The Difficult Decisions Are the Most Important Ones When Fighting Cancer


I recently reflected on the most difficult decision I faced during my experience with cancer.

I was recently asked if I had any difficult conversations with friends or family about my cancer experience.

The answer is not really; I’ve been pretty lucky that all the people in my corner have been incredibly understanding and supportive, every step of the way.

The most difficult conversation I’ve had during my experience/healing journey as actually with myself.

This went down in late 2017, after cancerous nodules had resurfaced in both of my lungs for the second time — my fourth recurrence of osteosarcoma since being diagnosed in 2016. My oncologist then shared that the five-year survival rate was less than 10%, and told me that without treatment I would die. He offered a clinical trial with extremely painful side effects and a 30% success rate.

I did some research and after giving it more thought, I just felt like this wasn’t going to be the thing that saved my life. Studies showed that after initial success, the cancer usually returned. Not to mention there being a quality-of-life issue with the drug inflicting consistent bouts of extreme pain.

Despite my concerns, this was literally the only option on the table. All other hospitals pointed towards my current medical team as the best in the business and relayed the same opinions.

Literally operating on blind faith, I trusted my gut and maintained belief that success was still possible. I began studying other cancer fighters who managed to heal themselves with regimens and strategies outside the realms of conventional medicine. The more I learned, the more these holistic approaches appealed to me.

I remember at one point discussing my feelings with my family. I half expected them to tell me I was nuts for not listening to doctors and even considering setting out on my own healing journey. Instead, they looked me in the eyes and told me they believed in me, and if this was the direction that my heart said was right, they were fully on board.

On one hand this was incredibly relieving to know they understood and supported where I was coming from. But I also felt a ton of pressure! There was no expert showing me the way… I was swimming in the dark and hoping to land a miracle. Even as I type this today, I’m shaking as I recall how terrifying that situation was to live with every day. The sheer magnitude of pressure. And yet there was something exhilarating about following my instincts and betting on myself.

Over the following months, I made a choice to space out hospital appointments and delay scans. This may sound incredibly risky, but my thoughts were that without the right plan in place (they said that surgery would only lead to more recurrences), injecting my body with more radiation would only speed up the damage— I was in it for the long game and intent on finding a sustainable healing approach. That doesn’t mean I didn’t have my freak out moments along the way, but I believed that I was doing the best I could.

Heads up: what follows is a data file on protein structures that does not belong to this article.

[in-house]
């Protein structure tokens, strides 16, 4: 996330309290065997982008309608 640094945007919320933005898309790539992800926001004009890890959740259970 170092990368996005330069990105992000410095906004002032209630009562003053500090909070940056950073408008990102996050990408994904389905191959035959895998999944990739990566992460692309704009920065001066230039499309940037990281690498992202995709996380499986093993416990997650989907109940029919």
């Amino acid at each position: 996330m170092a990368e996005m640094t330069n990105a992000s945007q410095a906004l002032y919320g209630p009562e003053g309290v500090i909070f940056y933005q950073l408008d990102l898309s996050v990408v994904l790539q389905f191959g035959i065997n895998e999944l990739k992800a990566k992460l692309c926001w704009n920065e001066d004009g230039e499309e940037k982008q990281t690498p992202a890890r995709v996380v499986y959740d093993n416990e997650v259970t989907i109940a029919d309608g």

Each day, I kept researching and experimenting with different techniques. I met a wide variety of medical experts (both conventional and alternative focused) and picked their brains, learning all the angles. Then, rather than follow any single person’s advice, I digested all the information and formed my own path. This served as an incredible lesson for me on the value of being my own advocate.

This past November, I surpassed the survival rate’s five-year mark. I’ve officially defied the statistics, and I now have the luxury of inspiring and helping other cancer fighters. For anyone with questions, shoot me a note at and I’m always looking to support the community.

And remember, sometimes the most difficult decisions are difficult because the right answer is the hard way, the terrifying way — the way, where if you actually stopped and thought about going down that path, you might get really freaked out and overwhelmed… But take comfort in knowing that you don’t have to see the whole staircase from the start. Just take one step at a time, operating with faith and making mindful adjustments based on what life gives you, and the rest of the path will reveal itself.

If my story teaches nothing else, it’s that the most difficult decisions just may be the most important decision of your life. So whatever you do, make sure to follow your heart.

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